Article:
"Sandy Mines extend over a line nearly one mile in length, the course of which is a little east of north and west of south. The ground is covered with clay from fourteen to thirty feet deep. By one who was working for the present lessee I was informed that during the present year (1855) about 30,000 pounds of mineral had been obtained; and from Mr. Coolidge I learned that in 1842 and 1843 several thousand pounds of mineral were raised, and in 1846 and 1847 some 300,000 pounds. The ore is sulphuret, with small quantities of carbonate, and sometimes accompanied by yellow iron pyrites and zinc blende.

"Mammoth Mine.--This mine was discovered by Mr. Higgins in 1843, and, being on Government land, it was entered by Boldur & Higginbotham. It lies in a hill, the height of which is not over 150 feet, and the entrance to it is on the northwest side. The hill is covered with a reddish clay, varying in depth, having a thickness of nineteen feet in the main shaft. Below this is the magnesian limestone, and through which one shaft has been sunk sixty-two feet. The lead here was deposited in a series of irregular caves varying in size from four to nine feet in height, and in width from four to twelve feet. * * * The reported amount of mineral obtained here is almost incredible. From the best information obtainable from different parties engaged at different times in working this mine, I estimated, in 1852, the total amount obtained at 5,000,000 pounds of ore. In 1851 and 1852 Col. J. N. Reading, president of the former company, reported that 21,692 pounds had been obtained in tracing out some lateral arms from the caves. Belonging to the same company as the Mammoth, and six miles north of it, is the Eding lead. It is near a branch of Cedar Creek, and on the side of a hill that is covered with clay, the average depth of which is twelve feet, while below is the magnesian limestone. The lead is found here in vertical fissures, the course of which is nearly north and south, and the width usually varying from eighteen inches to two and a half feet.

"Tarpley Mines* are covered with a red, ferruginous clay, the average thickness being forty feet; beneath is a solid magnesian limestone, passing through which the mineral is found. The mineral obtained here is very pure, massive galena, and the mines have been quite productive. This mine yielded from 1845 to 1854 inclusive, 1,463,538 pounds."
*Vinegar Hill Mines in Section 11, 38, 4.

Dr. Litton also says that there were, in 1855, three lead furnaces in Jefferson County--one at Sandy, one at the Mammoth Mines and the other at the Valle Mines; and that the lead smelted at the latter furnace came principally from the Valle Mines across the line in St. Francois County. By the same author, the amount of lead shipped at Selma, Plattin Rock (Crystal City) and Rush Tower, in Jefferson County, from 1824 to October, 1854, is reported to have been 86,709,605 pounds. He further says: "If to this amount be added the 19,483,382 pounds made at Valle's Mine in St. Francois County, and all of which was sent to Ste. Genevieve, we would have the least total amount shipped from four points on the river, 106,193,382 pounds during this period, giving for the average annual amount 3,425,593 pounds." These amounts, of course, include the lead shipped from all mines then worked in the several counties, from which the product was hauled to the shipping points named.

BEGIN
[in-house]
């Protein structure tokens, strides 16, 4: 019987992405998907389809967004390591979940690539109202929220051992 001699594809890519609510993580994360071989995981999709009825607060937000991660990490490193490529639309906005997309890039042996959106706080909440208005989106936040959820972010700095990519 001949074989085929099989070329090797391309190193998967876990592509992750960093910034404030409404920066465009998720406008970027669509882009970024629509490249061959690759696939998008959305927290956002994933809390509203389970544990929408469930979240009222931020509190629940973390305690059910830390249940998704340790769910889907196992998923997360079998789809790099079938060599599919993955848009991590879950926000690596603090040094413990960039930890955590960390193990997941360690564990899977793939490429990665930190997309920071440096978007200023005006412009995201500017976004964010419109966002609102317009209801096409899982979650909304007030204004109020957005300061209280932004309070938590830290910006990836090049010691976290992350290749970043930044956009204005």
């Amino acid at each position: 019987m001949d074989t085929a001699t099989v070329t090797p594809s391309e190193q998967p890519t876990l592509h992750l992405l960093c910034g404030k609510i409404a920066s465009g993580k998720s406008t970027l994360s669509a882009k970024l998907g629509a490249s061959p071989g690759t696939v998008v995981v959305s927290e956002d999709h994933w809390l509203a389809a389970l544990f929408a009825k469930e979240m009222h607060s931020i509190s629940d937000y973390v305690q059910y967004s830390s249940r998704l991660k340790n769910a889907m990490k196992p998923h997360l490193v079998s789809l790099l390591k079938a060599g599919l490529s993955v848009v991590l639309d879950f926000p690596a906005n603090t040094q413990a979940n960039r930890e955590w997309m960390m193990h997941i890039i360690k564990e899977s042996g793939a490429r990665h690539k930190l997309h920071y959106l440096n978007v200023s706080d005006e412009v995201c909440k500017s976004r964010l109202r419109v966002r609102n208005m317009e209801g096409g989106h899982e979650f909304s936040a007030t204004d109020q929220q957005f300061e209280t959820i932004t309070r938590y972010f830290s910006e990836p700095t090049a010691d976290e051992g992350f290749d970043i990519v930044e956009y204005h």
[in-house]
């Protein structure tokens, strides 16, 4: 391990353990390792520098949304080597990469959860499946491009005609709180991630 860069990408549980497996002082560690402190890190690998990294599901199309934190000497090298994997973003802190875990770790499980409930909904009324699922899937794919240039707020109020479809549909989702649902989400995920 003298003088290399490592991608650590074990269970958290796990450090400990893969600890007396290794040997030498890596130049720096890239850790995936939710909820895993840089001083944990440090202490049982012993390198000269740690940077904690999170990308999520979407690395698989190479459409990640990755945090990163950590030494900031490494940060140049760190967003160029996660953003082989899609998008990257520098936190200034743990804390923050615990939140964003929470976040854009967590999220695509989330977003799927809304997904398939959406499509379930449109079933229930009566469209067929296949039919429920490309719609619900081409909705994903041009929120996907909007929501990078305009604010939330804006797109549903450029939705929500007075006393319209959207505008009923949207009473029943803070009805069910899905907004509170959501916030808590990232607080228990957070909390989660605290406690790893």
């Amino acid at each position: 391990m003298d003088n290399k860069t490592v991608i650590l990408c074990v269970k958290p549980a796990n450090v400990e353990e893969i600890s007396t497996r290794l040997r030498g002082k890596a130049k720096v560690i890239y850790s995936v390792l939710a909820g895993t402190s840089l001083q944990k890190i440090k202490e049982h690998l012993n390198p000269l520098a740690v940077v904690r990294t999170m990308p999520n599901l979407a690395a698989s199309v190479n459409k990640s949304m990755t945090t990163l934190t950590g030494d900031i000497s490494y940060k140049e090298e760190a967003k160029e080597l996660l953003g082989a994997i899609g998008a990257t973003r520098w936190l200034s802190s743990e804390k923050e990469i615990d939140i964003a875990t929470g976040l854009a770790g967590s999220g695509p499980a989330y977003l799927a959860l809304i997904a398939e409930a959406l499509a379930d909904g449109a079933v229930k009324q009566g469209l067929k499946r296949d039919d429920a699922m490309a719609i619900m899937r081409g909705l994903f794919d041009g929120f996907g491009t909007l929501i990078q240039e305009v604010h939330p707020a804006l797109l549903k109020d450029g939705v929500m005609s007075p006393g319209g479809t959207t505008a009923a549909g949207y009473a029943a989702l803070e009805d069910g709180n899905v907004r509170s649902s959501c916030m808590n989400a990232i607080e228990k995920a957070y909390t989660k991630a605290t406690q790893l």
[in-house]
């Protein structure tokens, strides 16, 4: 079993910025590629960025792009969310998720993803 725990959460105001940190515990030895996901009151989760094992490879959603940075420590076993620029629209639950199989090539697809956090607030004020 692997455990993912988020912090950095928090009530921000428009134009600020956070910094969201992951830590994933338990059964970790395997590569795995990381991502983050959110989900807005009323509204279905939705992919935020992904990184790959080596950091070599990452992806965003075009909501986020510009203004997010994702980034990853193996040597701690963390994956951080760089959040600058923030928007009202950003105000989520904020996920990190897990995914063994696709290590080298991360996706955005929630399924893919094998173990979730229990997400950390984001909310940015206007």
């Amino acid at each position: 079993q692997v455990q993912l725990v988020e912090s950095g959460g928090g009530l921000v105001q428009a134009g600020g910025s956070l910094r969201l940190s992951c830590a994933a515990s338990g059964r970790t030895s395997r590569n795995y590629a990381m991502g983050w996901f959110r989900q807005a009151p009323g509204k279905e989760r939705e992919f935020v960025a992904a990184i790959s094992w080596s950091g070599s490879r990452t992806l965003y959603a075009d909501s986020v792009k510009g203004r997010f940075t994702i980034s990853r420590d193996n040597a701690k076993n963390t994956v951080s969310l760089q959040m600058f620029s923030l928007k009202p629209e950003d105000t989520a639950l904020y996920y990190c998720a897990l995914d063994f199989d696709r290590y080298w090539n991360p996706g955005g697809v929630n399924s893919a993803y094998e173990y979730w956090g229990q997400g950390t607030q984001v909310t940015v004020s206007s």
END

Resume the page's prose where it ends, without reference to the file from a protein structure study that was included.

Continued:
No full report of the lead mines of Jefferson County has been made since 1855; meanwhile many others have been discovered, opened and worked. Among the number may be mentioned the Frumet Mines, seven miles west of De Soto, where for a number of years extensive machinery was used in raising, crushing and smelting the ore; the Plattin Mines, on Plattin Creek, east of De Soto, including a large scope of country that paid well for the labor and capital spent upon it; the Old Ditch Mines near the line of Washington County; Hart's Mines, near the Franklin and Washington line; Howe's Mine, east of the Plattin Mines before mentioned; the McCormack Zinc Mine, near Plattin; and a score or more of other mines. The whole southwestern portion of the county is dotted with mines, there being a line of them from near the Franklin County corner, in a south-easterly course, to the Ste. Genevieve County line, all of which have been successfully worked. A vast amount of wealth lies dormant in "the bowels of the earth" in Jefferson County, which will in the course of time be fully developed; but for the want of capital, the mines that have been opened are now mostly idle. The Valle Mines, which lie on the line between Jefferson and St. Francois Counties, extending into both, are being successfully worked.

Stone, etc.--Building stone of excellent quality exists in Jefferson County in an inexhaustible quantity, and lime is manufactured extensively at Glenwood, Kimmswick and other points, and shipped to the city markets. Immense quantities of potter's clay are shipped from this county to Pittsburgh, Penn., and to other cities. Fine sand, for the manufacture of glass, is also shipped in great quantities to the bottle works in St. Louis and to other glass works.

Iron and zinc are found in considerable quantities, while the supply of lead and sulphate of baryta seems inexhaustible in quantity. There is also an abundance of potter's and pipe clay of superior quality.

Indians and Wild Animals.--When the settlement of the territory composing Jefferson County took place the same tribes of Indians and the same kind of wild animals existed here as in the other counties mentioned in this work; and the incidents and encounters that the early settlers had with the Indians will be referred to in connection with the settlement of the county.